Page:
Can I get an N95 Mask before traveling for my surgery? Is it ethical?
June 3, 2020 2:38 PM   Subscribe

I have a surgery scheduled in two months, and I will need to travel to the surgeon by plane. I don't want to catch COVID while I travel for surgery, and will definitely wear some kind of mask. I'm going to make a homemade mask with fusable interfacing as a filter. But I'm wondering if I should consider an N95 or KN95 mask, and if so, where can I buy legitimate ones. Is it even ethical for me to seek them out, or is the shortage still at the point that getting a handful for just this would be too much?

I don't like that it's scheduled for now, but it's covered by my old work's insurance and my COBRA will only last for so long. My new work's insurance does not cover the surgery.

I only plan on using these masks while traveling to and from the surgeon's area. Otherwise, I'll just wear DIY cloth masks or stay indoors.

I'm fully prepared to hear "No, take your chances." I only know so much about the state of N95 mask production from the news.
posted by ikea_femme to Health & Fitness (17 answers total) 5 users marked this as a favorite
My understanding is that the KN-95 masks are made to Chinese standards, which differ from American standards. There was a brief window where US hospitals were allowed to use them I think that got quickly reversed. KN-95 masks are readily available while the N95 masks are prioritized for hospitals and medical facilities, at least on Amazon, so I think a real N95 would be hard/impossible to find via legitimate channels. I would feel no hesitation about using a KN-95 mask in this situation.
posted by metahawk at 2:44 PM on June 3, 2020 [8 favorites]

According to the CDC website:

A surgical N95 (also referred as a medical respirator) is recommended only for use by healthcare personnel (HCP) who need protection from both airborne and fluid hazards (e.g., splashes, sprays). These respirators are not used or needed outside of healthcare settings.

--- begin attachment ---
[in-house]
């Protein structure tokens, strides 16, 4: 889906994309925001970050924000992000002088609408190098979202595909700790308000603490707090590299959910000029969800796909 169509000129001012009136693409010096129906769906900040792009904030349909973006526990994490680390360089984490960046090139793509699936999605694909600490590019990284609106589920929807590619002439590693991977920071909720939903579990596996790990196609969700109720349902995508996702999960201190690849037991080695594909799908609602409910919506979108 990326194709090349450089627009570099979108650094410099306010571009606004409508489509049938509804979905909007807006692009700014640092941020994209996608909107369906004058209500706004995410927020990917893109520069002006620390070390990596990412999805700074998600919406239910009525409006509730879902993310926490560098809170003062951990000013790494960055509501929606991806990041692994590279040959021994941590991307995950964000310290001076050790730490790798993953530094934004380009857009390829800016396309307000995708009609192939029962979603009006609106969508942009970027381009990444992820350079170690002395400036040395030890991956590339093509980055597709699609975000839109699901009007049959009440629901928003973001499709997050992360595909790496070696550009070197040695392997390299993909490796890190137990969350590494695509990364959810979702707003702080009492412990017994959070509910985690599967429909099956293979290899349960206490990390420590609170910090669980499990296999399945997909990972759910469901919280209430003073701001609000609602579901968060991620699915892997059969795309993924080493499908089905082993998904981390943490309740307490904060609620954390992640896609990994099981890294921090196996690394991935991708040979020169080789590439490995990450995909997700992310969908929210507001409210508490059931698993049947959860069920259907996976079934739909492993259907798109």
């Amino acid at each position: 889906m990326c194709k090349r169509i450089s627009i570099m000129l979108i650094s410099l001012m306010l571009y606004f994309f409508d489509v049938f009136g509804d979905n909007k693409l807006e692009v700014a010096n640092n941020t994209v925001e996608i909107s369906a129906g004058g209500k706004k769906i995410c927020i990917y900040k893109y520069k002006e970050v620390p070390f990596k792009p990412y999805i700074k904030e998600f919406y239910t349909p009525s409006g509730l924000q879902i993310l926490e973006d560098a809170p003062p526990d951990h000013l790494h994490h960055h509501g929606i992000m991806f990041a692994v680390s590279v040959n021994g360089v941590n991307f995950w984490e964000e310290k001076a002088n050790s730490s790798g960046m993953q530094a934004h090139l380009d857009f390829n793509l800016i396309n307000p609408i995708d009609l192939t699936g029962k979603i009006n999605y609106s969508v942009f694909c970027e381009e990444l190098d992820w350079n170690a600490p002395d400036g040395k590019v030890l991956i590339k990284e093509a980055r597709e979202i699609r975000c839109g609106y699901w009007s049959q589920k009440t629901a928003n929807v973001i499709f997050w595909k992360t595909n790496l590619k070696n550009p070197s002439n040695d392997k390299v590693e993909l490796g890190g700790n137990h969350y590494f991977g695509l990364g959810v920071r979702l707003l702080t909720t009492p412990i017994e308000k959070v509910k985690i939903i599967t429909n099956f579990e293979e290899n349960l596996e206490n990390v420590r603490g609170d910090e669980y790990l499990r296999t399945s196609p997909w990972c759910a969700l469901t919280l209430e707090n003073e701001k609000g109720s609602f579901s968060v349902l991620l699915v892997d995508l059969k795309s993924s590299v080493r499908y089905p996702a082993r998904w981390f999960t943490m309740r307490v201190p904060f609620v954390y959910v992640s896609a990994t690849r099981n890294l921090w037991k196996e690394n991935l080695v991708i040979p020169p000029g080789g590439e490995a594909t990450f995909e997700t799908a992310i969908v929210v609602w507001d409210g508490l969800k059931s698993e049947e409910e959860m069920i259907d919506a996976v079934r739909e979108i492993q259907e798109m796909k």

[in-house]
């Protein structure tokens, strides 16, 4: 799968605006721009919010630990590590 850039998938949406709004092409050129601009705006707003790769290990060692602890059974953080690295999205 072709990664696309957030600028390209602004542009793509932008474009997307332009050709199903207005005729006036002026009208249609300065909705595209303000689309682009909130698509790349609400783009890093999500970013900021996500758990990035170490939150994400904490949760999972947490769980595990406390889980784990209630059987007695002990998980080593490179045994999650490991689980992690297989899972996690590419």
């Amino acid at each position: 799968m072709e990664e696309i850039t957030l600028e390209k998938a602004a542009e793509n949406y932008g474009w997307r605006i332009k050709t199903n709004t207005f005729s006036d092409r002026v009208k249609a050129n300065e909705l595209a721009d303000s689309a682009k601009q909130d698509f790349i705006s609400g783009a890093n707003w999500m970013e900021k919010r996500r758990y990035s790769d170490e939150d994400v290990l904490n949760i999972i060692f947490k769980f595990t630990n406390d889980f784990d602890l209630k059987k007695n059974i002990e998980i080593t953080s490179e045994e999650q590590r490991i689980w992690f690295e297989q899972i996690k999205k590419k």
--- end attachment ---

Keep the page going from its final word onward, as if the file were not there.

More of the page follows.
posted by nkknkk at 2:53 PM on June 3, 2020

IMHO, go for a KN95; even Monoprice is carrying them now.
posted by aramaic at 2:54 PM on June 3, 2020

Response by poster: Great, I am happy to settle for a KN95 if they're close but not the same as N95 masks but hospitals are discouraged from using them. I imagine they're probably better than most homemade options.
posted by ikea_femme at 2:58 PM on June 3, 2020 [1 favorite]

FYI, all N95 masks are not surgical N95 masks. If it's possible for you to purchase non-surgical N95s (and that's a big if, honestly), I don't think there's any ethical reason not to do so. This is the type of N95 that's normally available at hardware/big box home improvement stores, and is what you'd wear to protect yourself from dust or smoke exposure.
posted by pullayup at 3:00 PM on June 3, 2020 [5 favorites]

Best answer: I have read discussions of the safety of air on airplanes, and was reassured to hear that the frequent air exchange, and the constant influx of fresh air from outside the plane reduces the risk of infection spread significantly. Of course, it's not nothing, and highly infectious illnesses like measles, for example, do spread, but Covid 19 is significantly less infectious than measles.